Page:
The Canadian dollar is the official currency of Canada. The Canadian dollar is symbolised by $, or C$, CA$ or CAD$. The Canadian dollar is the fifth most held currency in the world, at nearly US$119 billion.((http://data.imf.org/?sk=E6A5F467-C14B-4AA8-9F6D-5A09EC4E62A4 Retrieved 26 February 2015.)) The currency code for the Canadian dollar is CAD, and the dollar itself is made up of 100 cents. The Canadian dollar is often considered a commodity currency due to the large deposits of natural resources, especially oil that is exported from Canada. The Canadian dollar is often nicknamed loonie, for the image of a loon on its one-dollar coins, and is controlled by the Central Bank of Canada.


Canadian Dollar History

Early French colonists in Canada brought in silver coins as early as the late 1600s. For the next hundred years, coin shortages plagued the New France territory in Canada. After the Seven Years War (ending in 1763), Canada came under British rule, where it soon adopted the pound sterling. Bills were circulated by the British government throughout the War of 1812, which restored faith in the paper money, which had a long history of distrust in Canada.

By 1821, Canadian banks were issuing their own notes, backed by gold and silver. By 1841, the new Canadian pound was worth US$4. Debates arose in the 1850s whether to align the Canadian currency with the United States; but the leadership in London preferred the use of the pound throughout the British Empire.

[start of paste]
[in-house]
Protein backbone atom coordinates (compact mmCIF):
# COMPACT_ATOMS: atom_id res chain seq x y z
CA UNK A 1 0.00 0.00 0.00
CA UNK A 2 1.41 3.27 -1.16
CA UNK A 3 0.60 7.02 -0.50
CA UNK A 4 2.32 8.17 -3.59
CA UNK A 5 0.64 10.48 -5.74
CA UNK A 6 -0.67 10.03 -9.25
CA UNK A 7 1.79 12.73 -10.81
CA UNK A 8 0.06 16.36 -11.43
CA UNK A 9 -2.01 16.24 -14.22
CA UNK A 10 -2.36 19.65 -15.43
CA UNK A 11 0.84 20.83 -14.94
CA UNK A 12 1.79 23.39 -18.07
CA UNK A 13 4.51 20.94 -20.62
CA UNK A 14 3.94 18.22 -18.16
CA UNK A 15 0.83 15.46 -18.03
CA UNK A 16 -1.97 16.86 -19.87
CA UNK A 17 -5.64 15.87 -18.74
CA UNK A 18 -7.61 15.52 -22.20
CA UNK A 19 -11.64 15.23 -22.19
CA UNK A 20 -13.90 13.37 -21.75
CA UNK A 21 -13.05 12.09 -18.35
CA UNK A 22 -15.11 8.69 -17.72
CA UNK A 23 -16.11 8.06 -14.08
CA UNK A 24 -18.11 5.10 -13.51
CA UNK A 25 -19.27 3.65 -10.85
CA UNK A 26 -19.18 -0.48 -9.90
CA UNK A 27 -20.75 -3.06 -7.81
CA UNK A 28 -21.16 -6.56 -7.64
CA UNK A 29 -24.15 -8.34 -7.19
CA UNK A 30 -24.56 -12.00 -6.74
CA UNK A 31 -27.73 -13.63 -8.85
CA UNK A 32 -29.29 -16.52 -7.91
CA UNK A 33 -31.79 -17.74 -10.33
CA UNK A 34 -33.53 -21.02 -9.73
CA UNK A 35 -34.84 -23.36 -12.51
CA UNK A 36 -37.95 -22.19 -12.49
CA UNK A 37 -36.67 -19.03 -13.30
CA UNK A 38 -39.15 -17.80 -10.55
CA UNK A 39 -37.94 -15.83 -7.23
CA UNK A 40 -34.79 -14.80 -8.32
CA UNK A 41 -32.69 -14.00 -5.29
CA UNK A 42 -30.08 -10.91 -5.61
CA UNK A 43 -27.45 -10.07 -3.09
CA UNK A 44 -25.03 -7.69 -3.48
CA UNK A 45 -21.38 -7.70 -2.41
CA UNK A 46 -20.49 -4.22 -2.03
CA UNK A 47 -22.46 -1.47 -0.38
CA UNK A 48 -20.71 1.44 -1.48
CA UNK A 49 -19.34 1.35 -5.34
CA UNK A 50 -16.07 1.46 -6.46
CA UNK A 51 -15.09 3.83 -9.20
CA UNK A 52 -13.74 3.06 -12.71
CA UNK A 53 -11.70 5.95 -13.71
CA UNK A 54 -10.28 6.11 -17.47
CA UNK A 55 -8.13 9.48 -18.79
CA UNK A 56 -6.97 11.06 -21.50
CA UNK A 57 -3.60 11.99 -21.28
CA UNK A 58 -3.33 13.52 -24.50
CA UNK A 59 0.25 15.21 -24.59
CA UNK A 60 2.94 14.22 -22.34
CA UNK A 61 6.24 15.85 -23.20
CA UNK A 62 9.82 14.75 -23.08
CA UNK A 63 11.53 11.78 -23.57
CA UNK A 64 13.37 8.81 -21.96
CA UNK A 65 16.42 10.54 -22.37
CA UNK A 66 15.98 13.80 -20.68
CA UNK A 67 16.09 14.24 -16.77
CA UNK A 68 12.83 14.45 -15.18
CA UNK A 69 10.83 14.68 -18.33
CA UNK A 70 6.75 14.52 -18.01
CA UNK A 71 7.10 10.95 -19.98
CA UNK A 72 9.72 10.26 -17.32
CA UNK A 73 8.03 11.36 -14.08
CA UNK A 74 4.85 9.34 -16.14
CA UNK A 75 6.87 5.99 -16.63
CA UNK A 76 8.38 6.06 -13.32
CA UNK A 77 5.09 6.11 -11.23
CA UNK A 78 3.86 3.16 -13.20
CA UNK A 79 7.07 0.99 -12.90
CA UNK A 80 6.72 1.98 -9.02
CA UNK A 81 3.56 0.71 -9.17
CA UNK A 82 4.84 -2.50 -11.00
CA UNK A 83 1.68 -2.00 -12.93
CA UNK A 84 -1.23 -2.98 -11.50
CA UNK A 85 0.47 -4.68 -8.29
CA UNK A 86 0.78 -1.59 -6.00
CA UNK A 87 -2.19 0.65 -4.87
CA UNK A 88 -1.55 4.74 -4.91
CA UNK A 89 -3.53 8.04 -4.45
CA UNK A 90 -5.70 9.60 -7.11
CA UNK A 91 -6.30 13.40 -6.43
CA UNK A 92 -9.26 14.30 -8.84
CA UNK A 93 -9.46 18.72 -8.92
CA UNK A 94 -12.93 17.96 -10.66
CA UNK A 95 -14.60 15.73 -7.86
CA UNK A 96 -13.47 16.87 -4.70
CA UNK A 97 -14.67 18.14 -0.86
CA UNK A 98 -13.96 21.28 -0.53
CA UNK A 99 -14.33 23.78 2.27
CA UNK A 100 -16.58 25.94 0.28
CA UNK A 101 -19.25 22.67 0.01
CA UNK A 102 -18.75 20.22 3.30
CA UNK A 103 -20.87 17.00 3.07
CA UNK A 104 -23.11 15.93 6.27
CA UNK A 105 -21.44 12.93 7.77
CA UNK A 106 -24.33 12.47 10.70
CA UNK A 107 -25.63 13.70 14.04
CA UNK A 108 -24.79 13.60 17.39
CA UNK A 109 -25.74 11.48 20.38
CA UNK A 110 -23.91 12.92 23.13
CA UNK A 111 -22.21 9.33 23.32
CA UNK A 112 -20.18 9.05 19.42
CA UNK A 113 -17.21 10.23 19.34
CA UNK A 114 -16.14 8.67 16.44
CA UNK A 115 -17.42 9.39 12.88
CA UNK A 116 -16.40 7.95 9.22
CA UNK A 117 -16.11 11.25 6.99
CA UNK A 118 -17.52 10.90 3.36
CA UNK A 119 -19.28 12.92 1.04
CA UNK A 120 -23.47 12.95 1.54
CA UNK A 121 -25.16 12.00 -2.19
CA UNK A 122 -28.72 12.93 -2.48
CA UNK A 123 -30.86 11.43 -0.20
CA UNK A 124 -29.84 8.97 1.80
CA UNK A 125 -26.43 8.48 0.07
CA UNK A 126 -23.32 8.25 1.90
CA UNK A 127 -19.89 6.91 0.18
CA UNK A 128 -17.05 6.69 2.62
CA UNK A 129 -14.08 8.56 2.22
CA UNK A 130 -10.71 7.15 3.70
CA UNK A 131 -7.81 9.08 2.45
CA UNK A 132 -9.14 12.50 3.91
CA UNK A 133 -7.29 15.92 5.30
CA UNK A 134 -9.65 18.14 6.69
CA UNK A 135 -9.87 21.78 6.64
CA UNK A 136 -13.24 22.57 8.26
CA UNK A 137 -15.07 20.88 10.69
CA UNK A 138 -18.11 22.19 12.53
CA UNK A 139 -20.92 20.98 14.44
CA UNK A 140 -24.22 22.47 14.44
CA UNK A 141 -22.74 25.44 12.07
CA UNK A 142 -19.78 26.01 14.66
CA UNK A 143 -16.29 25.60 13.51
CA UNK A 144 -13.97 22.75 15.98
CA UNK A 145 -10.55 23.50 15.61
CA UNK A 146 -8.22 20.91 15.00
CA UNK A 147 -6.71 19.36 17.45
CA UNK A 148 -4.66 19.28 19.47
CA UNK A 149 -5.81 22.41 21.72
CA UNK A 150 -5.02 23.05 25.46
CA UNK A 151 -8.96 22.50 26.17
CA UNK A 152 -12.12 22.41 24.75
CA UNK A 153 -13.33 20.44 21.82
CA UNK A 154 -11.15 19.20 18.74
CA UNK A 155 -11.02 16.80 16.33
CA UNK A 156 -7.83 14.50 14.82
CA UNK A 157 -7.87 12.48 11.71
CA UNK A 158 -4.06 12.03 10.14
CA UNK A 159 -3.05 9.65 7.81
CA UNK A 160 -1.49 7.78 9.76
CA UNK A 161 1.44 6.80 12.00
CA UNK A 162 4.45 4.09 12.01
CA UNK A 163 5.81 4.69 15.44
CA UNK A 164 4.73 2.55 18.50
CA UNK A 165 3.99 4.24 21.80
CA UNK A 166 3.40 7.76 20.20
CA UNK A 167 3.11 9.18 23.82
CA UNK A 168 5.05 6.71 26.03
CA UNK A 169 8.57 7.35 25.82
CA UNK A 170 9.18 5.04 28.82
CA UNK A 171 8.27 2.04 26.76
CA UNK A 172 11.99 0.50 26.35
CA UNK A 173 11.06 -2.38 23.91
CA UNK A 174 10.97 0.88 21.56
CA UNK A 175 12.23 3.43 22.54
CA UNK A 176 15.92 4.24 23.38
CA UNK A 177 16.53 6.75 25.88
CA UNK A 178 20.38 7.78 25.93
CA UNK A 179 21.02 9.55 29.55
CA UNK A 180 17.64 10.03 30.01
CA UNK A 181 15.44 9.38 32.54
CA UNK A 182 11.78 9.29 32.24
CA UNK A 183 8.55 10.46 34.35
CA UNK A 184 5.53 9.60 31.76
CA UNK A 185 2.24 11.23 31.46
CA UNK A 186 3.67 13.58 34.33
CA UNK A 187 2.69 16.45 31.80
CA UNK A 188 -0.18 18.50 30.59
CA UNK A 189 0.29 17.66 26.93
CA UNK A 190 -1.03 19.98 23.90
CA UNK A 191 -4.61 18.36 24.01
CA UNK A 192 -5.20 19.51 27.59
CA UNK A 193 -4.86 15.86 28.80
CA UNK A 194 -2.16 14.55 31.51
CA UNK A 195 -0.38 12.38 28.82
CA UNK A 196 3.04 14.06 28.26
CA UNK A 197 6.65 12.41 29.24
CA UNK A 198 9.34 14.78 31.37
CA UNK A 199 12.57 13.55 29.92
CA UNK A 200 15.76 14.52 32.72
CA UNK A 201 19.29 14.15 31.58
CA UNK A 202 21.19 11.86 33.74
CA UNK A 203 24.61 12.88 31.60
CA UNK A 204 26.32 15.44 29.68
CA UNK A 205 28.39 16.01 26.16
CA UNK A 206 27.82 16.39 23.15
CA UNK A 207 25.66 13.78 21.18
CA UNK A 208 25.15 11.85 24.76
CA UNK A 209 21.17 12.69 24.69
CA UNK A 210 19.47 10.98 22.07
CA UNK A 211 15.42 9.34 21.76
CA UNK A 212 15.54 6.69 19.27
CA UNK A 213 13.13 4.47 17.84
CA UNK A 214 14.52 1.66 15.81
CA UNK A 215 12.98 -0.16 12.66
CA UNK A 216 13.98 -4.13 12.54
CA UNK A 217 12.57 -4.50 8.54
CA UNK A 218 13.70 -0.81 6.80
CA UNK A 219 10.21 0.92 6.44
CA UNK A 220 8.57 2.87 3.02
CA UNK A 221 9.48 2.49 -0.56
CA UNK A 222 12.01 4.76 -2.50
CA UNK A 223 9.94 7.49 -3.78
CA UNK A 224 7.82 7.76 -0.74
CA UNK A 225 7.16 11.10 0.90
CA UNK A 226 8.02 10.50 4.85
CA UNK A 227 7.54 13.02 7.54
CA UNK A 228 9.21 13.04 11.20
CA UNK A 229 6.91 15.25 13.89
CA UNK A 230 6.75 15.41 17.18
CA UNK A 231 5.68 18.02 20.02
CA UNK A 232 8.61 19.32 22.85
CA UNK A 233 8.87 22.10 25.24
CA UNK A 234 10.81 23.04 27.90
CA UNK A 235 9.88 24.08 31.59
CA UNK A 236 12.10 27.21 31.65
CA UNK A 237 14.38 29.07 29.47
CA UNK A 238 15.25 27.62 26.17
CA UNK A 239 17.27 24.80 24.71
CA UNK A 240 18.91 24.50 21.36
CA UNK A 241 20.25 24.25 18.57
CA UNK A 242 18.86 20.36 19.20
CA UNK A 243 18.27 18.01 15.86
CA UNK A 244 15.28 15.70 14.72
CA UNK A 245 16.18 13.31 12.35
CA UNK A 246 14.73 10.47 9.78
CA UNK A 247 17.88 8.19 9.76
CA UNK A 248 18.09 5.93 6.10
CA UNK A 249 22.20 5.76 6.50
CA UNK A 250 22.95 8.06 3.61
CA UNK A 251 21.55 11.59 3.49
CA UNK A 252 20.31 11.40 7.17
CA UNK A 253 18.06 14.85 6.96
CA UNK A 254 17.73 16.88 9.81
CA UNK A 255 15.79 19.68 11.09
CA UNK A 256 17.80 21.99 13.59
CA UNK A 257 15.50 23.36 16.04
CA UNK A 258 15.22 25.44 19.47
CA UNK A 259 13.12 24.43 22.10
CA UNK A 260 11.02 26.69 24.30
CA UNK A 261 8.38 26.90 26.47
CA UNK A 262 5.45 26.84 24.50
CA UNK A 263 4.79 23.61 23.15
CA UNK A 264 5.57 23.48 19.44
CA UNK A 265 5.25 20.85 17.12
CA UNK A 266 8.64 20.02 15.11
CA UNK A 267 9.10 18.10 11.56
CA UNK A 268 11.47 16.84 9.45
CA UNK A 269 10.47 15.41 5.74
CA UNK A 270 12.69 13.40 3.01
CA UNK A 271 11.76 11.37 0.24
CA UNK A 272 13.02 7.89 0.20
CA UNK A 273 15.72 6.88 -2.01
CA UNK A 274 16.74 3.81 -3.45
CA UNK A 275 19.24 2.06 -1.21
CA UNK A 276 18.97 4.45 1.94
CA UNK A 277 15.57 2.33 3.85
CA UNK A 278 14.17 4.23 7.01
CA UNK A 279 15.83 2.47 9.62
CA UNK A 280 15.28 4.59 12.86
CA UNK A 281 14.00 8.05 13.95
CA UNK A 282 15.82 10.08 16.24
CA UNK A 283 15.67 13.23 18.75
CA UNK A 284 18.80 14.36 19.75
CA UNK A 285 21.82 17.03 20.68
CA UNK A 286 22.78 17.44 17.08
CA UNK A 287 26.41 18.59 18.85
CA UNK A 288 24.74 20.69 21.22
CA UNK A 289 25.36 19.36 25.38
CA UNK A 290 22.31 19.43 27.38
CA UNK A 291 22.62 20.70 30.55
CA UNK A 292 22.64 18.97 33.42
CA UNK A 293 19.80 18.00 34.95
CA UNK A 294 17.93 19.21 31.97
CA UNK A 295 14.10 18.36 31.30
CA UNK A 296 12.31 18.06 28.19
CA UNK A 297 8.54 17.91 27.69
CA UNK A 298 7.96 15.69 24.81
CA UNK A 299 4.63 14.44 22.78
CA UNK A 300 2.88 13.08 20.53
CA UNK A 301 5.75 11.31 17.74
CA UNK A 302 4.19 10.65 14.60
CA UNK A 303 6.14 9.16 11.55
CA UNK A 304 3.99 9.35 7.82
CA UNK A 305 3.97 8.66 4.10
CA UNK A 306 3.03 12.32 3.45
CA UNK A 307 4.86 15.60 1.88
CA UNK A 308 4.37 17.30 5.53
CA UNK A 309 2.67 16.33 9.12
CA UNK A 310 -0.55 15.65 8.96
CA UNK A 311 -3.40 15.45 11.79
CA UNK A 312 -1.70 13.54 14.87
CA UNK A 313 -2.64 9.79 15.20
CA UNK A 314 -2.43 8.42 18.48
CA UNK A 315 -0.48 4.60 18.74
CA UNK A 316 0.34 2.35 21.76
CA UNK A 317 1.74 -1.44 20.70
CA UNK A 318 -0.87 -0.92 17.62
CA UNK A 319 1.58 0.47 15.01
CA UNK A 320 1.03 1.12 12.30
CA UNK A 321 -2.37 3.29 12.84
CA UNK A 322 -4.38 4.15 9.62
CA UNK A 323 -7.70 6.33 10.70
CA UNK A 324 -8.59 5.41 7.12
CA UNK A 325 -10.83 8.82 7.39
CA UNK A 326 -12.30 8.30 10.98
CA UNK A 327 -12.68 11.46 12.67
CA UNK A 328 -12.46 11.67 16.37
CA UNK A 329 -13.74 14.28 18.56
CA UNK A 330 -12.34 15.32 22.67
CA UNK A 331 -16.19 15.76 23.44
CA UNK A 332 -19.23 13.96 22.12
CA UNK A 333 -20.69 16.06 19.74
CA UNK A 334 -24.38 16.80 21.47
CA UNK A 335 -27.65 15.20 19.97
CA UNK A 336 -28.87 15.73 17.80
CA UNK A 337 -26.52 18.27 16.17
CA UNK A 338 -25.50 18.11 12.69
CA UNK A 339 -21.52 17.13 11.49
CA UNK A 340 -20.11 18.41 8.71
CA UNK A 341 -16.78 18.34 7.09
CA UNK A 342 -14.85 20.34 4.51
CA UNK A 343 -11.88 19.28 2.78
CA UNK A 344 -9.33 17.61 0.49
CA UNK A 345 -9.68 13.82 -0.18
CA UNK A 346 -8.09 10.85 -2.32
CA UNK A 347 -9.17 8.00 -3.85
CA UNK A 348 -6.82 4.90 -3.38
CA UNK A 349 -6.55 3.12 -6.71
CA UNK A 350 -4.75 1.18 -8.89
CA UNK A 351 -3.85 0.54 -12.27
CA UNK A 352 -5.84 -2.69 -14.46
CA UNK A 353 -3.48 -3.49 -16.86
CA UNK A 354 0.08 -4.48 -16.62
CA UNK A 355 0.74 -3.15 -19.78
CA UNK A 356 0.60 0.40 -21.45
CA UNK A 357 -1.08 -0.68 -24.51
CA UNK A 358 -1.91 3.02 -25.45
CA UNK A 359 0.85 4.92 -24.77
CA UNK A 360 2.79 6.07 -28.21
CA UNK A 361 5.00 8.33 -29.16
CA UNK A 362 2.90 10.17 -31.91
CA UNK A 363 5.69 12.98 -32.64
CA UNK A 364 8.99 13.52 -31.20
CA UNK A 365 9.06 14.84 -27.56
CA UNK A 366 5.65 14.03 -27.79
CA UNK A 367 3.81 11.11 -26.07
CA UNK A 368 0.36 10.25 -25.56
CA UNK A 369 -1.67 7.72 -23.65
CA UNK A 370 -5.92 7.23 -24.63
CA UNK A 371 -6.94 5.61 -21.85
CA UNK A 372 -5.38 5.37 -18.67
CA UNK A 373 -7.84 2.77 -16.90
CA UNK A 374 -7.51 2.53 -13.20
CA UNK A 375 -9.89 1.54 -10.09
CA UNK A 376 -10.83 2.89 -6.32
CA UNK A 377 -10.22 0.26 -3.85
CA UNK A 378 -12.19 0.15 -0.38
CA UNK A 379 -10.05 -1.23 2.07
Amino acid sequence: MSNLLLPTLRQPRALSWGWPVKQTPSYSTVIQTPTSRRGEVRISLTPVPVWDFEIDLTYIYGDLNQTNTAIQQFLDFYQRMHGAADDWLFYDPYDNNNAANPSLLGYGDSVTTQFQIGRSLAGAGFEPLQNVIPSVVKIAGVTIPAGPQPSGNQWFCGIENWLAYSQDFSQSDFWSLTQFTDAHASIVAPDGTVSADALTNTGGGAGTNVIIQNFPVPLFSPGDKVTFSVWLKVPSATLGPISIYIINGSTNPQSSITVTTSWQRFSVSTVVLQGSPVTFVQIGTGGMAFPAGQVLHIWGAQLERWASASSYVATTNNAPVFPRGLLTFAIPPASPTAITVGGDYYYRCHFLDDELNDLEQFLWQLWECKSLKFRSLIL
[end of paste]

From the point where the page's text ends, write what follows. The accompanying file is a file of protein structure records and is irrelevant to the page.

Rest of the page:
The Canadian dollar came to use in 1858, when the pound was officially replaced with minted Canadian coins. Many currencies were used throughout the Canadian territories, so in 1871, the Canadian government passed the Uniform Currency Act, unifying all territories under the single Canadian dollar.((http://www.investopedia.com/terms/c/cad.asp Retrieved 2 March 2015.))

Throughout the years, the Canadian dollar moved between being pegged to the US dollar and floating, as it does now.

Canadian Dollar Bills and Coins

Canadian dollar coins are minted in Winnipeg at the Royal Canadian Mint, more than a billion each year.((http://www.mint.ca/store/mint/about-the-mint/canadian-circulation-1100028#.VPThX_nF98E Retrieved 2 March 2015.)) Since 1908, the image of the monarch has appeared on every coin, while the reverse changes frequently. Current coins in circulation include the 5¢, 10¢, 25¢, 50¢, $1 (loonie) and $2 (toonie).

As of 2012, the penny is phasing out of circulation.

The Bank of Canada creates all Canadian bills: $5, $10, $20, $50 and $100. Each bill features unique designs based on themes, such as innovations in medicine, and high levels of security for both look and feel, including metallic imagery and microprinting.

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